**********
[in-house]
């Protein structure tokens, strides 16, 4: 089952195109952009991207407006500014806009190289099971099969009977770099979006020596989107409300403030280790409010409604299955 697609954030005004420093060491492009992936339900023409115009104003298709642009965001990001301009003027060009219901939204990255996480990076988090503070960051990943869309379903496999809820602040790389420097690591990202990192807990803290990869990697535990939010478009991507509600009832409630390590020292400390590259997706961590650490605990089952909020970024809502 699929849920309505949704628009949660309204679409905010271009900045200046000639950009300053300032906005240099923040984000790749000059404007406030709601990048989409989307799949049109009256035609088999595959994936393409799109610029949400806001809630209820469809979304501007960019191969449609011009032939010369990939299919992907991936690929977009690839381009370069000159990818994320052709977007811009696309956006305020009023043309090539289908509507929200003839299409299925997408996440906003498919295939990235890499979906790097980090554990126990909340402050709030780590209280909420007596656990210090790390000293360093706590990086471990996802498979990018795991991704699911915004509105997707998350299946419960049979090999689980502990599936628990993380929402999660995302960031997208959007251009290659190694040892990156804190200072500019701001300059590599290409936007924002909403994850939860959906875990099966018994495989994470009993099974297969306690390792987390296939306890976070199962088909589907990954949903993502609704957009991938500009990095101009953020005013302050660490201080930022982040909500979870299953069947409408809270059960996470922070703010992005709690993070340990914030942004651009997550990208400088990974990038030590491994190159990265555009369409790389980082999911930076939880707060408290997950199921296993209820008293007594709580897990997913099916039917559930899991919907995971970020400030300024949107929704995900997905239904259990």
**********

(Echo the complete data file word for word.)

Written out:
[in-house]
């Protein structure tokens, strides 16, 4: 089952195109952009991207407006500014806009190289099971099969009977770099979006020596989107409300403030280790409010409604299955 697609954030005004420093060491492009992936339900023409115009104003298709642009965001990001301009003027060009219901939204990255996480990076988090503070960051990943869309379903496999809820602040790389420097690591990202990192807990803290990869990697535990939010478009991507509600009832409630390590020292400390590259997706961590650490605990089952909020970024809502 699929849920309505949704628009949660309204679409905010271009900045200046000639950009300053300032906005240099923040984000790749000059404007406030709601990048989409989307799949049109009256035609088999595959994936393409799109610029949400806001809630209820469809979304501007960019191969449609011009032939010369990939299919992907991936690929977009690839381009370069000159990818994320052709977007811009696309956006305020009023043309090539289908509507929200003839299409299925997408996440906003498919295939990235890499979906790097980090554990126990909340402050709030780590209280909420007596656990210090790390000293360093706590990086471990996802498979990018795991991704699911915004509105997707998350299946419960049979090999689980502990599936628990993380929402999660995302960031997208959007251009290659190694040892990156804190200072500019701001300059590599290409936007924002909403994850939860959906875990099966018994495989994470009993099974297969306690390792987390296939306890976070199962088909589907990954949903993502609704957009991938500009990095101009953020005013302050660490201080930022982040909500979870299953069947409408809270059960996470922070703010992005709690993070340990914030942004651009997550990208400088990974990038030590491994190159990265555009369409790389980082999911930076939880707060408290997950199921296993209820008293007594709580897990997913099916039917559930899991919907995971970020400030300024949107929704995900997905239904259990």